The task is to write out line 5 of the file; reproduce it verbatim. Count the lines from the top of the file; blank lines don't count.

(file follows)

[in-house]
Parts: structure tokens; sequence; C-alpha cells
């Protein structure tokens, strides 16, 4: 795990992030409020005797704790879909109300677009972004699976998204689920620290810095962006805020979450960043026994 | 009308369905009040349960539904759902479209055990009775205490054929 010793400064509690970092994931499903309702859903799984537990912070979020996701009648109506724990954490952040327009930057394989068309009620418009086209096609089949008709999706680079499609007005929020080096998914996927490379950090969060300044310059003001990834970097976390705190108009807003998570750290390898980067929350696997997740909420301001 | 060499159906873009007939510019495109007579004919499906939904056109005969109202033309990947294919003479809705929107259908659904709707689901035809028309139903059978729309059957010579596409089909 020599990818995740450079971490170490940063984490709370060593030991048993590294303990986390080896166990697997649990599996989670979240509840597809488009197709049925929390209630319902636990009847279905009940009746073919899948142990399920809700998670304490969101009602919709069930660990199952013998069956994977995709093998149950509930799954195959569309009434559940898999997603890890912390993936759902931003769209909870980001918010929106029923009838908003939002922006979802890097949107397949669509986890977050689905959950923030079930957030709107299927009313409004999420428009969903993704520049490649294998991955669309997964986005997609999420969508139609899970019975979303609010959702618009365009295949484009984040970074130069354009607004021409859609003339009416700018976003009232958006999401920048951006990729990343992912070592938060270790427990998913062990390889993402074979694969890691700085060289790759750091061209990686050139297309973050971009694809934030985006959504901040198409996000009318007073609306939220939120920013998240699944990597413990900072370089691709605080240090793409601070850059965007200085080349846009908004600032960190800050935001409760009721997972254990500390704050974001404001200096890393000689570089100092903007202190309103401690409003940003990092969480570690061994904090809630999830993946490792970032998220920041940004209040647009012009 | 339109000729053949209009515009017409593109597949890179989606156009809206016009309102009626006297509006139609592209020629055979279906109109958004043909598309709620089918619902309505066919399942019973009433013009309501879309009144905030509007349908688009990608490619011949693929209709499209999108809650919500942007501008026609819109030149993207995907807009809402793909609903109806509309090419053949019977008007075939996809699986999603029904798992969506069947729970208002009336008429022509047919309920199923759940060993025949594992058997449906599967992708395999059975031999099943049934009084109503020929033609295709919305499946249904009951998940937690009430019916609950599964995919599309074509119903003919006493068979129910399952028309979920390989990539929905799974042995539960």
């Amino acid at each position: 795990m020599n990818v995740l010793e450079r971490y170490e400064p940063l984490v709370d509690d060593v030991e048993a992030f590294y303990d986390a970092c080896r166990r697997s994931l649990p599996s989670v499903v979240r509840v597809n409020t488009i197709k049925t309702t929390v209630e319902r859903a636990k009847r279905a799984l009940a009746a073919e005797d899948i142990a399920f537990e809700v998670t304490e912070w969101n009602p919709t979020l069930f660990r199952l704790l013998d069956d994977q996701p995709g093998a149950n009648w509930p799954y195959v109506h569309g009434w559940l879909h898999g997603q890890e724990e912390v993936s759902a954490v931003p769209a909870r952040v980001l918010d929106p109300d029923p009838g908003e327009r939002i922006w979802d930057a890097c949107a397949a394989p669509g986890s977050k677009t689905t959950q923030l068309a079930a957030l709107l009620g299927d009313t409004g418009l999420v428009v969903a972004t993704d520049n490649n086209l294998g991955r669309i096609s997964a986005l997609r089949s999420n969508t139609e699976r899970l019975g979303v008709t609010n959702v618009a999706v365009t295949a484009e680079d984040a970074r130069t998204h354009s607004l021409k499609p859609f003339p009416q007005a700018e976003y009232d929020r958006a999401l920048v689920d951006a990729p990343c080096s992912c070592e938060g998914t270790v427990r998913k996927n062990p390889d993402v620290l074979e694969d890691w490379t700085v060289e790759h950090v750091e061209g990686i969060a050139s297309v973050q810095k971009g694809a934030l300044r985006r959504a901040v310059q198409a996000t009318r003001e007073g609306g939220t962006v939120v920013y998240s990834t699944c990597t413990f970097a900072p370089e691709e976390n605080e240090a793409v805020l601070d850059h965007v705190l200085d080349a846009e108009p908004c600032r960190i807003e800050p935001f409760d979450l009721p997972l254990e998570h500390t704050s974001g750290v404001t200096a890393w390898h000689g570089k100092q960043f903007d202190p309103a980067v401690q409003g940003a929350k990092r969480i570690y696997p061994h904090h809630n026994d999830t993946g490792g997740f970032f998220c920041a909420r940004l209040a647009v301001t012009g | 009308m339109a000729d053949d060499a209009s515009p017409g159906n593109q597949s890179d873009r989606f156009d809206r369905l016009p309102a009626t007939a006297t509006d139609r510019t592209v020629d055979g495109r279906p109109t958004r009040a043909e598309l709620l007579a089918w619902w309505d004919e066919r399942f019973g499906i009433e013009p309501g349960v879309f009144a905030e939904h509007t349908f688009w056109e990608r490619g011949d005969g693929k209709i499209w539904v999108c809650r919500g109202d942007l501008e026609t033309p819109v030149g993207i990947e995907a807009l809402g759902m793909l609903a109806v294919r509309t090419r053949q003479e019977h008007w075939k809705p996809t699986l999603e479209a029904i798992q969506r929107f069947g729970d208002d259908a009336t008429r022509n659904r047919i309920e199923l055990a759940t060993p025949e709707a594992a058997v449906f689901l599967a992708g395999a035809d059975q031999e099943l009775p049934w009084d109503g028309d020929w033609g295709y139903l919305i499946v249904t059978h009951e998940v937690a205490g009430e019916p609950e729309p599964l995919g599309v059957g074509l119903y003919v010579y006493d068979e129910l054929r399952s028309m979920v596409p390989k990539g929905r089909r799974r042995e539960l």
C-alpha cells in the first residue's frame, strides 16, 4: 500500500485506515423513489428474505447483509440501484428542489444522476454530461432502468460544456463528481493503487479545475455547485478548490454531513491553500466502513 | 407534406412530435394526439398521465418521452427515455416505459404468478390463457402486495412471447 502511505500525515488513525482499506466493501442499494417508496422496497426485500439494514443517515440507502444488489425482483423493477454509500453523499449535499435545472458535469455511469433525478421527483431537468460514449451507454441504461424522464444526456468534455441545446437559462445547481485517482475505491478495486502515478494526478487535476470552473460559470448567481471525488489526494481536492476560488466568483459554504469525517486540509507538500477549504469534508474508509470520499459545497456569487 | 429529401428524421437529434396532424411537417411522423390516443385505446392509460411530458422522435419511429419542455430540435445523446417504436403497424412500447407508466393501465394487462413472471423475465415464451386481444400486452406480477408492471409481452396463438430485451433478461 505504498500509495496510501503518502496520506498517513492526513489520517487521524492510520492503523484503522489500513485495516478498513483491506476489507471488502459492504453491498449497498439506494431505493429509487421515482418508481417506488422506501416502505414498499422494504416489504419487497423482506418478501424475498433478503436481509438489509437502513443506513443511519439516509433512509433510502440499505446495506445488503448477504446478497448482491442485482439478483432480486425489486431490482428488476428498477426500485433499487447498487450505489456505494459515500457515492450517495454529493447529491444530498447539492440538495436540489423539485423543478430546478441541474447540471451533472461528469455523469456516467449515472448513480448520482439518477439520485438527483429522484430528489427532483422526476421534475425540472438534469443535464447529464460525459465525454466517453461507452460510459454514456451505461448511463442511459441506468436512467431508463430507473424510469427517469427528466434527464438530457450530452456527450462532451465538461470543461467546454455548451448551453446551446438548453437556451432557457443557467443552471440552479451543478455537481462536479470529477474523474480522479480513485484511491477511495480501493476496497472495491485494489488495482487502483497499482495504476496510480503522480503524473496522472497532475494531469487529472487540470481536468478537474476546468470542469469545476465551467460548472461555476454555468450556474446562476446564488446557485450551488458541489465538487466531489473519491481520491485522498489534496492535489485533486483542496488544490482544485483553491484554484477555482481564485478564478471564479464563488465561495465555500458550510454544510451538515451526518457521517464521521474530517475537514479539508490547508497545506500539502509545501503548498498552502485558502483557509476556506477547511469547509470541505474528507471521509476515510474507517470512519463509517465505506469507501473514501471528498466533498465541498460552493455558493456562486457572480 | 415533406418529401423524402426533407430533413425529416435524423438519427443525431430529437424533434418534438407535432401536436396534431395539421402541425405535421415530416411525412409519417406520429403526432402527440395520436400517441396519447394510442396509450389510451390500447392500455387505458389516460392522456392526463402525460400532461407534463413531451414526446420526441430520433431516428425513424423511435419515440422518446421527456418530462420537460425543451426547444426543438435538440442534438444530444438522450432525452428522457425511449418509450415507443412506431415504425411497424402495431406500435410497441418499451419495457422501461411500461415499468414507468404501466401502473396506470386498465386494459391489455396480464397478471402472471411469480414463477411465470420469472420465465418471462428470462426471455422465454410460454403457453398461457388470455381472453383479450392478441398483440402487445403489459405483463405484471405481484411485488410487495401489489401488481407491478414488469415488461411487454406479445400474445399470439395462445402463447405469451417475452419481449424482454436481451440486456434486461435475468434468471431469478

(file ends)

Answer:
C-alpha cells in the first residue's frame, strides 16, 4: 500500500485506515423513489428474505447483509440501484428542489444522476454530461432502468460544456463528481493503487479545475455547485478548490454531513491553500466502513 | 407534406412530435394526439398521465418521452427515455416505459404468478390463457402486495412471447 502511505500525515488513525482499506466493501442499494417508496422496497426485500439494514443517515440507502444488489425482483423493477454509500453523499449535499435545472458535469455511469433525478421527483431537468460514449451507454441504461424522464444526456468534455441545446437559462445547481485517482475505491478495486502515478494526478487535476470552473460559470448567481471525488489526494481536492476560488466568483459554504469525517486540509507538500477549504469534508474508509470520499459545497456569487 | 429529401428524421437529434396532424411537417411522423390516443385505446392509460411530458422522435419511429419542455430540435445523446417504436403497424412500447407508466393501465394487462413472471423475465415464451386481444400486452406480477408492471409481452396463438430485451433478461 505504498500509495496510501503518502496520506498517513492526513489520517487521524492510520492503523484503522489500513485495516478498513483491506476489507471488502459492504453491498449497498439506494431505493429509487421515482418508481417506488422506501416502505414498499422494504416489504419487497423482506418478501424475498433478503436481509438489509437502513443506513443511519439516509433512509433510502440499505446495506445488503448477504446478497448482491442485482439478483432480486425489486431490482428488476428498477426500485433499487447498487450505489456505494459515500457515492450517495454529493447529491444530498447539492440538495436540489423539485423543478430546478441541474447540471451533472461528469455523469456516467449515472448513480448520482439518477439520485438527483429522484430528489427532483422526476421534475425540472438534469443535464447529464460525459465525454466517453461507452460510459454514456451505461448511463442511459441506468436512467431508463430507473424510469427517469427528466434527464438530457450530452456527450462532451465538461470543461467546454455548451448551453446551446438548453437556451432557457443557467443552471440552479451543478455537481462536479470529477474523474480522479480513485484511491477511495480501493476496497472495491485494489488495482487502483497499482495504476496510480503522480503524473496522472497532475494531469487529472487540470481536468478537474476546468470542469469545476465551467460548472461555476454555468450556474446562476446564488446557485450551488458541489465538487466531489473519491481520491485522498489534496492535489485533486483542496488544490482544485483553491484554484477555482481564485478564478471564479464563488465561495465555500458550510454544510451538515451526518457521517464521521474530517475537514479539508490547508497545506500539502509545501503548498498552502485558502483557509476556506477547511469547509470541505474528507471521509476515510474507517470512519463509517465505506469507501473514501471528498466533498465541498460552493455558493456562486457572480 | 415533406418529401423524402426533407430533413425529416435524423438519427443525431430529437424533434418534438407535432401536436396534431395539421402541425405535421415530416411525412409519417406520429403526432402527440395520436400517441396519447394510442396509450389510451390500447392500455387505458389516460392522456392526463402525460400532461407534463413531451414526446420526441430520433431516428425513424423511435419515440422518446421527456418530462420537460425543451426547444426543438435538440442534438444530444438522450432525452428522457425511449418509450415507443412506431415504425411497424402495431406500435410497441418499451419495457422501461411500461415499468414507468404501466401502473396506470386498465386494459391489455396480464397478471402472471411469480414463477411465470420469472420465465418471462428470462426471455422465454410460454403457453398461457388470455381472453383479450392478441398483440402487445403489459405483463405484471405481484411485488410487495401489489401488481407491478414488469415488461411487454406479445400474445399470439395462445402463447405469451417475452419481449424482454436481451440486456434486461435475468434468471431469478